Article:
August 22, 2013 | Volume 43, Number 33

Sessions reveal workers' true colors

Haines Borough Fireman Al Badgley is a blue. Harbormaster Phil Benner is a red. Planning and zoning technician Tracy Cui is a green. Manager Mark Earnest, though, is more of a yellow/green.

At the request of Earnest, Lenise Henderson Fontenot, owner of the Professional Development Company, is providing communications and customer service training to borough employees. Part of the training involves employees doing self-evaluations and receiving evaluations from peers to determine their “color,” which denotes a certain personality type.

The goal of the color-coding, Earnest said, is to make employees more aware of their own personality traits and teach them how to deal with members of the public and other employees who might not be wired the same way.

“You’re able to communicate better in those situations where you recognize, ‘Ah, I’m a green, and I’m dealing with somebody who’s a red, and I understand why this conversation is going the way it is,’” Earnest said.

The training will help employees better communicate with members of the public who respond to situations and stress in ways dissimilar to their own, he said.

“It’s hard to understand when you’re dealing with somebody who’s in your face and speaking very loudly and very emotionally, and that happens here. We do have people that exhibit that tendency of communication, and for somebody who’s a yellow, that’s a scary situation.”

According to chief fiscal officer Jila Stuart, Henderson Fontenot contracted with the borough for $3,575 to provide communication and leadership training for supervisors. She will also conduct an all-staff training meeting and staff communication training, and will provide individual conflict resolution and mediation as needed.

On Monday, 11 borough officials met to receive training from Henderson Fontenot. Assistant to the manager Darsie Culbeck, who learned he was a blue (leaning toward a higher need for control and tending to ask more than listen), said the experience gave him skills to make him a better public servant and team member of the borough staff.

“It’s one of those trainings that sticks with you. You think about it when you’re engaged with other people,” Culbeck said.

Culbeck said in addition to the training being valuable for employees, Henderson Fontenot is providing it for a lower fee than what she usually charges her other clients. “From what I understand, we’re getting this training at quite a discount. When (Henderson Fontenot) works for the borough, she works for a lot less than her normal rates,” he said.

Earnest said he scheduled the training mainly for employees who were either absent or not employed with the borough when Henderson Fontenot conducted similar sessions several years ago.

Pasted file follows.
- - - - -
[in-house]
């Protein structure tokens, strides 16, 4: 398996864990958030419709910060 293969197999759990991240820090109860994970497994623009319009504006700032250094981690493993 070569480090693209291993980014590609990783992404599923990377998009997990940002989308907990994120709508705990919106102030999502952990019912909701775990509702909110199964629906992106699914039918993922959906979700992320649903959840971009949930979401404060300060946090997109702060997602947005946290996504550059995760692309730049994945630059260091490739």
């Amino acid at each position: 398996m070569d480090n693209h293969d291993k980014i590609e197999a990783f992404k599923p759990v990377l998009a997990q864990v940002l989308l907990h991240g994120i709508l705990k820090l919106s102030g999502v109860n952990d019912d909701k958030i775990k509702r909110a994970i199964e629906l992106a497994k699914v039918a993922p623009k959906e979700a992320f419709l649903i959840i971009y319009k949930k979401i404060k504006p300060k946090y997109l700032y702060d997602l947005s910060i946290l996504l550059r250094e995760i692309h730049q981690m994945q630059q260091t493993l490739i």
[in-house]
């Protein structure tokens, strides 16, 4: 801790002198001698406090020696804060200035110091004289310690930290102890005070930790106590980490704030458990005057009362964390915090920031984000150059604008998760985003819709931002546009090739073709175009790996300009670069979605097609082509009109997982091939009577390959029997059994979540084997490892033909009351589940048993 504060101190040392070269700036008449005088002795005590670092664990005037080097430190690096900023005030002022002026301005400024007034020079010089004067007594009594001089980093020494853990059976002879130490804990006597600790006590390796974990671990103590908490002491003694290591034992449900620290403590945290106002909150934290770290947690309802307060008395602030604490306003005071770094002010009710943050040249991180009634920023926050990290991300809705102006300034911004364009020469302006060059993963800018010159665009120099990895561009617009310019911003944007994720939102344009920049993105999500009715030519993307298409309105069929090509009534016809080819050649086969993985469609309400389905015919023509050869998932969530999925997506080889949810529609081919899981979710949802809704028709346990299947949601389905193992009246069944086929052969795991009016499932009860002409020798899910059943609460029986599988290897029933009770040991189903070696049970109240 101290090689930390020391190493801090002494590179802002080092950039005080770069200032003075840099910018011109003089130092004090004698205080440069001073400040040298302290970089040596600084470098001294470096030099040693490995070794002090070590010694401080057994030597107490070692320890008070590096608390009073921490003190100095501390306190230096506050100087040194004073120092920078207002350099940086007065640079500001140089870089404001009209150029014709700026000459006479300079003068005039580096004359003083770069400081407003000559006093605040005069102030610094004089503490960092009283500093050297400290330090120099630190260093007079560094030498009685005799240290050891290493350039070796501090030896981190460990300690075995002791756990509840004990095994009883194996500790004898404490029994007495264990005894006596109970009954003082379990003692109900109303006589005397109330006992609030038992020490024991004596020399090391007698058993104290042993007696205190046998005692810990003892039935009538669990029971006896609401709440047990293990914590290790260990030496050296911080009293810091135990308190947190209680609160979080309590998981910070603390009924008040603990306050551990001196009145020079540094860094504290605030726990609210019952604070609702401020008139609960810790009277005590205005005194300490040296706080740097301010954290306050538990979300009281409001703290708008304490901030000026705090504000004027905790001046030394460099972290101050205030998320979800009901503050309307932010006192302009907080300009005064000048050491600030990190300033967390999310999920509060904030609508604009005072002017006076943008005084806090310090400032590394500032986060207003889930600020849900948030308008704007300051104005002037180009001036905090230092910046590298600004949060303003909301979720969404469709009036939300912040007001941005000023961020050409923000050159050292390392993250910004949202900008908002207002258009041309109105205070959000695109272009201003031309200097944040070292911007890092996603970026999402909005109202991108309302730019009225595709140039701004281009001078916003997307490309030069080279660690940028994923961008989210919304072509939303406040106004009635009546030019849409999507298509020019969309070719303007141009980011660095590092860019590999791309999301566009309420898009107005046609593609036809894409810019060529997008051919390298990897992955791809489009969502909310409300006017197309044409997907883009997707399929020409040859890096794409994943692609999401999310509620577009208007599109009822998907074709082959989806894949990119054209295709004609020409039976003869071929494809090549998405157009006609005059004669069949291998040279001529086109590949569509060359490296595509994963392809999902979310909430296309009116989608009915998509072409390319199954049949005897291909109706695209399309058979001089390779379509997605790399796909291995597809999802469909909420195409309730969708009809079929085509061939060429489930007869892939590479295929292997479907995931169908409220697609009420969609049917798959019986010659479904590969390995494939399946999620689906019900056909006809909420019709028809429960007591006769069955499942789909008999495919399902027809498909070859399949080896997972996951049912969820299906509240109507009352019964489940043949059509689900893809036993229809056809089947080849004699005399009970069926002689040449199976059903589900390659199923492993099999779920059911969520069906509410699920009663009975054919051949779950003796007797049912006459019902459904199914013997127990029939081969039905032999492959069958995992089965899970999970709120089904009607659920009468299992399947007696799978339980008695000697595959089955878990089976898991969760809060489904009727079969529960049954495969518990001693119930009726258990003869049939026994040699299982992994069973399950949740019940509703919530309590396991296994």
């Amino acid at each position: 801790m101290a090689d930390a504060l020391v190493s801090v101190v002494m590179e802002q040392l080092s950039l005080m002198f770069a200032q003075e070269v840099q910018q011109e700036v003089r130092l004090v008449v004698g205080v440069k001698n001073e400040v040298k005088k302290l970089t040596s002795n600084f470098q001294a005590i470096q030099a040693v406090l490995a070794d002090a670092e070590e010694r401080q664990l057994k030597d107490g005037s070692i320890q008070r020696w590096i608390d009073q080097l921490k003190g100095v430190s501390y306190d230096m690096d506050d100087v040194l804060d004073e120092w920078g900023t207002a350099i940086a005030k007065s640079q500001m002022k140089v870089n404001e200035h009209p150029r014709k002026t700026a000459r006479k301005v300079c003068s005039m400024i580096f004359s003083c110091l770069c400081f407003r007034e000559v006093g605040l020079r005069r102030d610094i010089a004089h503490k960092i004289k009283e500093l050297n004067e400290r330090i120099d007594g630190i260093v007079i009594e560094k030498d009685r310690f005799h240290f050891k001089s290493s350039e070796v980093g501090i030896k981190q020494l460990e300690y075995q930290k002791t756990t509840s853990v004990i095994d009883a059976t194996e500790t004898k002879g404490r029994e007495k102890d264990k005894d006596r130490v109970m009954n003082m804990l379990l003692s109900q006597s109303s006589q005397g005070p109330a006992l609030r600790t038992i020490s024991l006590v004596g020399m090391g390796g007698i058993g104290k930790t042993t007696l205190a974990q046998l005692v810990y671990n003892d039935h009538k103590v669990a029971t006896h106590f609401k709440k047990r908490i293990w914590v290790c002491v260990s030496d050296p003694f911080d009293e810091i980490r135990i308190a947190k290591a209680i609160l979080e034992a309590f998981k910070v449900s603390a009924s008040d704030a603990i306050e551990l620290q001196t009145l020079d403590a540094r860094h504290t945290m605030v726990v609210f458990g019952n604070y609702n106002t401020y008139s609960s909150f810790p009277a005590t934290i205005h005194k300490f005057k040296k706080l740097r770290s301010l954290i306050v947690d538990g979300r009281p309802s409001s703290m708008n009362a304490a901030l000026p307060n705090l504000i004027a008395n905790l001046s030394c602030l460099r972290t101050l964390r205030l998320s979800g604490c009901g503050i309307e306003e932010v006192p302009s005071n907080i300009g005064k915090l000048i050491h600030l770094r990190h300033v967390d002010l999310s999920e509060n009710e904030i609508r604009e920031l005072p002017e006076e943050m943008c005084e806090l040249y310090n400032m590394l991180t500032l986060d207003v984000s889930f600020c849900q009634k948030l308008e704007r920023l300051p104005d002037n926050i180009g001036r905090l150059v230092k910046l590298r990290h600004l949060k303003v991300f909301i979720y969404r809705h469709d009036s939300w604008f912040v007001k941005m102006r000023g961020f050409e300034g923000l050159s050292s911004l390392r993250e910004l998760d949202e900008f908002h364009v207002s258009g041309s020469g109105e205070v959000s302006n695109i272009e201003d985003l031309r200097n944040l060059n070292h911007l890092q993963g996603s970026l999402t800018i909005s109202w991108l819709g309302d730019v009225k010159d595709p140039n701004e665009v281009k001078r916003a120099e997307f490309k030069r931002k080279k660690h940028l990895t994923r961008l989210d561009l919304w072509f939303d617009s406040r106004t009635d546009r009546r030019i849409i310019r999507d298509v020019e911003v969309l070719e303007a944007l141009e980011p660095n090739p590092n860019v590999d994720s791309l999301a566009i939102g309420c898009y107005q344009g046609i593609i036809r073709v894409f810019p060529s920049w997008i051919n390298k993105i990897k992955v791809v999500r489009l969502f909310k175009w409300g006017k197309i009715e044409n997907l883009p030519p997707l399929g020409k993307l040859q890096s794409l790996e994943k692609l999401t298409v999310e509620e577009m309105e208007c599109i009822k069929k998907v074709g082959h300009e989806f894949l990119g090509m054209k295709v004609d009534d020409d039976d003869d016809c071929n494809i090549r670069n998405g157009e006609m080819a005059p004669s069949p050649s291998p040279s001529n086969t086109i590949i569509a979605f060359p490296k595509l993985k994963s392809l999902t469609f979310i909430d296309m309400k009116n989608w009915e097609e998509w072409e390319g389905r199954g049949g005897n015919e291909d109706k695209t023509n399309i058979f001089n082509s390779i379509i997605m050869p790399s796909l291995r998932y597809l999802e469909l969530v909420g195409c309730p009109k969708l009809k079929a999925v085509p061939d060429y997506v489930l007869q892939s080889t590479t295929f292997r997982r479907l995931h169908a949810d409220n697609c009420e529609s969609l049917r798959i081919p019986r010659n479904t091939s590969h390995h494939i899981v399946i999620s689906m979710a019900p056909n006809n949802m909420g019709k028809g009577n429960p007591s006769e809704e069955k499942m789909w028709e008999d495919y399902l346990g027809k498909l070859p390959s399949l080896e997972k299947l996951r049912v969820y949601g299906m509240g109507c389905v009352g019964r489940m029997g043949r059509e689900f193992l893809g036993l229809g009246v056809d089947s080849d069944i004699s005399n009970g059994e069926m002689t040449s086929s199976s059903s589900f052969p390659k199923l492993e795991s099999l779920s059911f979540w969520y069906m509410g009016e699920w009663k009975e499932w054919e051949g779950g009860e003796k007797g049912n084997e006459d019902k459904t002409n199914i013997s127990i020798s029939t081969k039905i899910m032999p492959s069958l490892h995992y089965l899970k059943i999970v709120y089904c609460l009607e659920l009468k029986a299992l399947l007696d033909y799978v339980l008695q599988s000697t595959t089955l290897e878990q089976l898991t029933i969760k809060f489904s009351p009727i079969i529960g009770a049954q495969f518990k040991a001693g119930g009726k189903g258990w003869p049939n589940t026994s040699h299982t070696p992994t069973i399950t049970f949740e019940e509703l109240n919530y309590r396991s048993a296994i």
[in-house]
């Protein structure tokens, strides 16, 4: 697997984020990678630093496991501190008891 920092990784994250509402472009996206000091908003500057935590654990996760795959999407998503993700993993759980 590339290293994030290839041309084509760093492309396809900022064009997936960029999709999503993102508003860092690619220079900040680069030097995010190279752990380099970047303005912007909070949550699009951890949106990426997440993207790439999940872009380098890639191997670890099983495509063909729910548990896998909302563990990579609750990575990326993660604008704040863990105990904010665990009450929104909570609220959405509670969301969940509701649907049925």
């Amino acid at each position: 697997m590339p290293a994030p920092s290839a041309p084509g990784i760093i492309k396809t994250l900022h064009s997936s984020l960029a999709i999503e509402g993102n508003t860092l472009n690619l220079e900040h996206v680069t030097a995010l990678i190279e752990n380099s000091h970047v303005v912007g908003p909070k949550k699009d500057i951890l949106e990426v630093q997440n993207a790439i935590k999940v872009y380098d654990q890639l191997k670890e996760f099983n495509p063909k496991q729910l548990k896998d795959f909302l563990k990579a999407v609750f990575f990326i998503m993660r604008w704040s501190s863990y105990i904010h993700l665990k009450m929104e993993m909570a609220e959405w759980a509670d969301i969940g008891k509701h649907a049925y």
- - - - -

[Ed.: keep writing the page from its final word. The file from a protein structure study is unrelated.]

Fireman Badgley, who missed the previous training, said he sees value in it but has mainly learned communication skills and how to deal with disparate personalities by being on the job for 26 years.

“I’ve had to deal with a variety of different styles and I’ve had to adapt to it,” Badgley said.

Planning and zoning technician Cui, who learned she was more of a responsive listener (green), said she found the training instructive.

“I learned the keys to being an effective listener and speaker, the keys to dealing with disagreements with different types of people, the importance of connecting in communication, and the importance of the body language,” Cui said.

Henderson Fontenot said she has been performing communications and customer service training for various private companies and state entities for the past 20 years. She said the color-coding technique is more for memory-jogging purposes than anything.

“It’s a foundation for conflict resolution, and that’s really helpful for professionals in their jobs, particularly when they’re dealing with a lot of different people,” Henderson Fontenot said.

Earnest said not only is Henderson Fontenot’s training the best he has ever received in his professional career, he thinks the municipality would be unwise to deny employees the chance to capitalize on her services.

“I think it’s tremendously important and I believe it’s absolutely essential. I think we’d be remiss in not providing that opportunity for the employees, because I think it helps them do their jobs better,” Earnest said.

Other employees who participated included pool manager RaeAnn Galasso, public works director Ralph Borders, deputy clerk Michelle Webb, public facilities director Carlos Jimenez, assistant to the public facilities director Krista Kielsmeier, tourism director Tanya Carlson and mechanic Jonathan Sheets.